After a long time out, primarily due to work commitments and lack of funds, it was high time to charge my camera once more and set out dragonfly hunting. Though the Gomphid season has pretty much come and gone, there were surely lots of goodies still waiting to be found. So, where was I to go? Well, I decided to visit a fellow dragonfly hunter whom I had come to know through 'Dragonflies of Thailand' on Facebook. His name is Joe Hartman and he lives approximately 70 kms east of Udon Thani, in Issarn. Using my trusty gps, I arrived in the village where he lives, after driving for around 2 hours ... I then drove down a narrow dirt track. It became narrower and narrower ... and then ... I became stuck ... I had driven over a sandy area and the wheels slowly sank. I couldn't move with the wheels just spinning spraying sand everywhere. So, before I could hunt for dragonflies, I had to hunt for pebbles and it took me about 30 minutes to find enough to get the wheels moving again. Worse still, I was in the wrong place! I called Joe and we decided that it would be best to go back to the hospital and meet up there. Bloody gps! We met and he took me to his house for coffee and a chat, before hitting his local ponds. They were mainly small ponds on the edge of lowland forest amongst farmland, though some where protected in the temple area. We searched as many areas as possible, before finally giving up as the sun began to fade. We were also beginning to wilt as the sun had started to get to us. All in all, it was a fantastic day and, even though I didn't find any new species for my records, I found a few surprises along the way.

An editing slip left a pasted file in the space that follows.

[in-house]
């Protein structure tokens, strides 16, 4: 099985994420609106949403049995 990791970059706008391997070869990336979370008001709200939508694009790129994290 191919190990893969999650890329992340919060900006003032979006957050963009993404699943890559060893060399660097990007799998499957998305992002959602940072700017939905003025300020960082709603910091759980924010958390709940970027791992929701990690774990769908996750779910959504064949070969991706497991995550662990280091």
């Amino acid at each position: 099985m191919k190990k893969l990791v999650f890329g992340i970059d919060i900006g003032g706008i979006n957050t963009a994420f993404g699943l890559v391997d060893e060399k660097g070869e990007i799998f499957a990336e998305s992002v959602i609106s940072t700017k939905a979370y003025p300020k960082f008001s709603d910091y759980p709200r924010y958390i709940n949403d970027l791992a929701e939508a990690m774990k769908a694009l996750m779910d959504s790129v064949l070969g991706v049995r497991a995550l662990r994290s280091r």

Joe was extremely kind, friendly and pasasionate about nature and I would like to thank him for such a wonderful time. I will return very soon, Joe!
Here are the best photos of the day:
Scarce elsewhere, but common around Joe's home, is Brachydiplax sobrina. Unfortunately, the mature males managed to avoid my lens ... for now!

B. farinosa was also present, but in smaller numbers.

The amazingly rare-to-be-photographed female of the ultra common Ictinogomphus decoratus melaenops. Only the second time I have managed to photograph the female in over 6 years.

Another uncommon species ... 

... and finally a Ceriagrion sp. I can't quite put my finger on. Probably a strangely coloured or very old C. indochinense.